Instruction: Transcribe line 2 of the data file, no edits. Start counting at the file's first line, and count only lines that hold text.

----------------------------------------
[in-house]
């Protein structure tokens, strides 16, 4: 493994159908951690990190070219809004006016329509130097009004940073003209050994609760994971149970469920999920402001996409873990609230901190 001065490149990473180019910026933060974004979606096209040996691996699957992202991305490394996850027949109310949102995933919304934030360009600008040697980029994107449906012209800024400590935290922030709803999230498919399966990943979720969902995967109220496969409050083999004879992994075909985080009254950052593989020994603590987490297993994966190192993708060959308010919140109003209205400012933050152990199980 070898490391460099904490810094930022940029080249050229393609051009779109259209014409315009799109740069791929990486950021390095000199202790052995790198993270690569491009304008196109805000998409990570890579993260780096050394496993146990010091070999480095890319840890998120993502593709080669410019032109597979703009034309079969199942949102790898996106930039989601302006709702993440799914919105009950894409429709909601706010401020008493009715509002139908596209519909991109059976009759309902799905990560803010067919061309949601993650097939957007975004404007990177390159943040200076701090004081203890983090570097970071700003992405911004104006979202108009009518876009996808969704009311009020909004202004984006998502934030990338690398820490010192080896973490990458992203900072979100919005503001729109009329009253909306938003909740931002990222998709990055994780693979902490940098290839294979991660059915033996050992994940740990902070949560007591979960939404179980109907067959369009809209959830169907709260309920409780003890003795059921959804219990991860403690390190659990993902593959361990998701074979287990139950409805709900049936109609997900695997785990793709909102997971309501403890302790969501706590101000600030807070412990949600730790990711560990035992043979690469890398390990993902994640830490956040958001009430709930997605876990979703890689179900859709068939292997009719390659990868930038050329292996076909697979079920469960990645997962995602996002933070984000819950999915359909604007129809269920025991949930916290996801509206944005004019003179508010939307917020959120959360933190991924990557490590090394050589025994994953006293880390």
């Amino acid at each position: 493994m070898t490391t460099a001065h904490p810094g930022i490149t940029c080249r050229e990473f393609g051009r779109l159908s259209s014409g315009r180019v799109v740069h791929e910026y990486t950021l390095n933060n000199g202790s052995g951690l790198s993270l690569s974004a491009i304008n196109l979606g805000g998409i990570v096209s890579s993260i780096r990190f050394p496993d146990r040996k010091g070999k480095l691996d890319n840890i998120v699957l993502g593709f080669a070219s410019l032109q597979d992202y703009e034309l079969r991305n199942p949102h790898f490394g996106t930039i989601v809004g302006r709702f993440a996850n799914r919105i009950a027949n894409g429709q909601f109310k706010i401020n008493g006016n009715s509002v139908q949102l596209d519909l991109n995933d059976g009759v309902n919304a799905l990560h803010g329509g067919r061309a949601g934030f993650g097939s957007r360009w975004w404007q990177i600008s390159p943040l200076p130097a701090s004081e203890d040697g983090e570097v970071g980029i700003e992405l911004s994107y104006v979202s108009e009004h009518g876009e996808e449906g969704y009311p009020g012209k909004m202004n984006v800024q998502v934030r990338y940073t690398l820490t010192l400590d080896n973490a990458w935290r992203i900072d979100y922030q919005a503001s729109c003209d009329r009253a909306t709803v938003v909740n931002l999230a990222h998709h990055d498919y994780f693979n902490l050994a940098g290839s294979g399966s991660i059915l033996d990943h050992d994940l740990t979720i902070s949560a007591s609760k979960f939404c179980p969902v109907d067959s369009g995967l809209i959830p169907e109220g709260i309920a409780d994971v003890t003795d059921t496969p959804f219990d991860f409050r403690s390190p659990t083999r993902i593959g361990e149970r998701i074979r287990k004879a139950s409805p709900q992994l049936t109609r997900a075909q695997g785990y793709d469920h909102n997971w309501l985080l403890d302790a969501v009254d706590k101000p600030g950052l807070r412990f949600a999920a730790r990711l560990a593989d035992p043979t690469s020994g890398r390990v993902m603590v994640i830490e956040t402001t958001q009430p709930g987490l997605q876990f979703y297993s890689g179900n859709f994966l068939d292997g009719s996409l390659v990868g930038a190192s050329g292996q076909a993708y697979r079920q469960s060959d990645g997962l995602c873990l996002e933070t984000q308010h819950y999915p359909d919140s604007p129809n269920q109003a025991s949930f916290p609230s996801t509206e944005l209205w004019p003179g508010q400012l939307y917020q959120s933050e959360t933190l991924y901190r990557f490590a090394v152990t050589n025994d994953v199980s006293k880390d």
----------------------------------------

């Protein structure tokens, strides 16, 4: 493994159908951690990190070219809004006016329509130097009004940073003209050994609760994971149970469920999920402001996409873990609230901190 001065490149990473180019910026933060974004979606096209040996691996699957992202991305490394996850027949109310949102995933919304934030360009600008040697980029994107449906012209800024400590935290922030709803999230498919399966990943979720969902995967109220496969409050083999004879992994075909985080009254950052593989020994603590987490297993994966190192993708060959308010919140109003209205400012933050152990199980 070898490391460099904490810094930022940029080249050229393609051009779109259209014409315009799109740069791929990486950021390095000199202790052995790198993270690569491009304008196109805000998409990570890579993260780096050394496993146990010091070999480095890319840890998120993502593709080669410019032109597979703009034309079969199942949102790898996106930039989601302006709702993440799914919105009950894409429709909601706010401020008493009715509002139908596209519909991109059976009759309902799905990560803010067919061309949601993650097939957007975004404007990177390159943040200076701090004081203890983090570097970071700003992405911004104006979202108009009518876009996808969704009311009020909004202004984006998502934030990338690398820490010192080896973490990458992203900072979100919005503001729109009329009253909306938003909740931002990222998709990055994780693979902490940098290839294979991660059915033996050992994940740990902070949560007591979960939404179980109907067959369009809209959830169907709260309920409780003890003795059921959804219990991860403690390190659990993902593959361990998701074979287990139950409805709900049936109609997900695997785990793709909102997971309501403890302790969501706590101000600030807070412990949600730790990711560990035992043979690469890398390990993902994640830490956040958001009430709930997605876990979703890689179900859709068939292997009719390659990868930038050329292996076909697979079920469960990645997962995602996002933070984000819950999915359909604007129809269920025991949930916290996801509206944005004019003179508010939307917020959120959360933190991924990557490590090394050589025994994953006293880390």